Thursday, Sep 29, 2022

Gujarat prohibition law: Many a slip between the flask and lip

Gujarat has banned liquor since 62 years, seen several relaxations, deaths, with methanol almost always the cause

AAP MPs stage a protest over Gujarat hooch tragedy near the Gandhi statue during the ongoing Monsoon Session of Parliament, in New Delhi, Wednesday (PTI)

With the death toll in the tragedy arising out of consumption of adulterated liquor in Gujarat rising to 42, with 97 under treatment, the Opposition has seized on it to put the BJP government on the mat, given that the state has had a prohibition policy since 1960, when it was carved out of Maharashtra.

In a bid to contain the fallout from the deaths – the maximum in the state since 148 died in 2009 after consuming similarly adulterated alcohol — authorities in Gujarat have been stressing that they were the result of “chemical poisoning”.

A release from the Home Department Wednesday termed the cause of death as consumption of “industry standard methanol chemical” by the victims.

Under fire from the Centre in Delhi over his government’s excise policy, Arvind Kejriwal, who was visiting Gujarat when the deaths happened, met the victims in hospital. Addressing mediapersons, he demanded compensation for the victims and said if their government was elected to power, it would strictly implement the prohibition law.

Congress-turned-BJP leader Alpesh Thakor, who visited Rojid, one of the affected villages in Botad, went so far as to ask politicians “not to distribute liquor” to win elections.

Independent MLA and Gujarat Congress working president Jignesh Mevani criticised the deaths being termed as “chemical poisoning”. “Anyone attempting to call the Laththa-kand (hooch tragedy) as chemical poisoning is insulting the families of those who died. They think the people of Gujarat are fools,” he tweeted.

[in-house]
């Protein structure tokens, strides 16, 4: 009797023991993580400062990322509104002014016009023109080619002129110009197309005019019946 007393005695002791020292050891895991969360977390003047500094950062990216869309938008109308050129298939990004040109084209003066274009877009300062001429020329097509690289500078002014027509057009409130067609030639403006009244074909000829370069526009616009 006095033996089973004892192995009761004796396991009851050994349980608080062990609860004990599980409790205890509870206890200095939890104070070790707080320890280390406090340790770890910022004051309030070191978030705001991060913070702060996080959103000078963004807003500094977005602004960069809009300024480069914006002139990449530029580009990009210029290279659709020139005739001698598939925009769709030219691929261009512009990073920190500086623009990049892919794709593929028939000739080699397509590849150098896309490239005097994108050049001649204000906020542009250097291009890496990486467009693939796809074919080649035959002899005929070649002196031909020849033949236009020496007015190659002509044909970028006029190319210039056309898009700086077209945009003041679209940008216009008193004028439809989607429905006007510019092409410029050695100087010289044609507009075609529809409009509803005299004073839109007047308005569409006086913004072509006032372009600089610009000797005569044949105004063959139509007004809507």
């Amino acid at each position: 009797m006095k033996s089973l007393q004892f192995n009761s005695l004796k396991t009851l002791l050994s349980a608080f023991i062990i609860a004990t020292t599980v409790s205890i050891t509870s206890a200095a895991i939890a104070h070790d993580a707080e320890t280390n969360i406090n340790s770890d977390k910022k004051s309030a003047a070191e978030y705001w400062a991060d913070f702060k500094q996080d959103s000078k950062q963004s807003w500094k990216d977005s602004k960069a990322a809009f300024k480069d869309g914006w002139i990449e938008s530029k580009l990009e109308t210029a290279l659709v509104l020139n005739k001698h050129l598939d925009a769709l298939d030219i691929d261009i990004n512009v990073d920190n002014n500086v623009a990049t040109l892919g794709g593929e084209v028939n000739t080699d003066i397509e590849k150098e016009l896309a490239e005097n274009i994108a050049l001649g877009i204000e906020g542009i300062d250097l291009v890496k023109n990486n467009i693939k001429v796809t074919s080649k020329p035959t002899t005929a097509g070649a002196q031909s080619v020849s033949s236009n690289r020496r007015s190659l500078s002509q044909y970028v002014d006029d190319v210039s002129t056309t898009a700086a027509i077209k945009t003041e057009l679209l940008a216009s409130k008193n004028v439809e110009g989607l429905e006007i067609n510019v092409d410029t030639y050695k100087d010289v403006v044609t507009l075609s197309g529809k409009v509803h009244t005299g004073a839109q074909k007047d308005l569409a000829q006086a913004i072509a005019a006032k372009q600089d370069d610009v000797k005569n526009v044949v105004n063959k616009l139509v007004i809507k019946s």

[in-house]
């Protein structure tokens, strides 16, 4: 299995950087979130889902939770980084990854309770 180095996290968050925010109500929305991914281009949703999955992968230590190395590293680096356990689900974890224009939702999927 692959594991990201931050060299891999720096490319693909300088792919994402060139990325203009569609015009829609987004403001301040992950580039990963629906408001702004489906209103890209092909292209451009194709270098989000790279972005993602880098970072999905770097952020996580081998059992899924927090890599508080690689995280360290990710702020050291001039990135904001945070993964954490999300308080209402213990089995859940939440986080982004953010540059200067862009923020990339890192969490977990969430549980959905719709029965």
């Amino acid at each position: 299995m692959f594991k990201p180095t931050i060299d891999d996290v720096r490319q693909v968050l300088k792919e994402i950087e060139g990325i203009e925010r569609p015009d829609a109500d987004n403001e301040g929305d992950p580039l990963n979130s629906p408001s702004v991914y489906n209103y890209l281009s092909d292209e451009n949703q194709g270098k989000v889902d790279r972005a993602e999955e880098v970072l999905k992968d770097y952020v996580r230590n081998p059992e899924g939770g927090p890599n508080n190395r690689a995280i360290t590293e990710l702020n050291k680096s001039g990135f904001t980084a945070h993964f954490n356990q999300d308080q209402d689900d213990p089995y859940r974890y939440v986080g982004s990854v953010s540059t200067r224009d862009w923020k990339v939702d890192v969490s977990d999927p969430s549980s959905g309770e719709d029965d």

The nomenclature apart, the case has been registered under the prohibition law. For the deaths, across villages in Botad, Ahmedabad and Suratnagar, 38 people have been booked and 15 arrested so far under IPC Sections 302 for murder, 328 for causing hurt by means of poison, and Gujarat Prohibition Amendment Act Section 67 (1a) for penalty for alteration or attempting to alter “denatured spirituous preparation” and 65 A for preparation of laththa (hooch).

The authorities have been careful not to mention Section 66 of the prohibition Act in the FIRs, which covers consumption of liquor, and could have led to the victims too facing charges.


In the 62 years that it has been around, the prohibition law in Gujarat has seen several amendments. After the 2009 tragedy, the then chief minister, Narendra Modi, had amended it to introduce the death penalty in cases where casualties were caused by toxic alcohol.

The prohibition law covers the brewing of alcohol, its possession, sale and consumption. Since the 2009 amendment, the law states: “When there has been death of any person by the consumption of the said laththa (hooch)… the person who has manufactured, kept, sold or arranged to make a drink or distributed laththa, shall, on conviction, be punished with death or imprisonment for life and shall also be liable to fine.” Laththa is defined as meaning “spurious liquor, which contains methanol or any other poisonous substances”.

The Gujarat government’s ‘Laththa Commission of Inquiry – 2009′, had found that the victims had alcohol mixed with methanol. In 2019, a sessions court convicted four persons for the deaths, while eight more were sentenced with smaller jail terms. There was no death penalty as charges of murder couldn’t be proved.


Liquor laws have also been relaxed in the state several times. In 2006, three years after the launch of the Vibrant Gujarat Summit, the Modi government had passed a notification, offering group liquor permits to “educational and commercial” enterprises for conducting conference and seminars in Gujarat. Another notification allowed some hotels “visitor’s permit or tourist’s permit” for guests.

Further, in 2014, when the state was preparing to host the seventh edition of the Vibrant Gujarat Summit and Pravasi Bharatiya Divas, the government allowed hotel managers and authorised liquor shops to issue permits to anyone, whether “a person has checked (into a) hotel or not”. The government also facilitated the issue of online permits.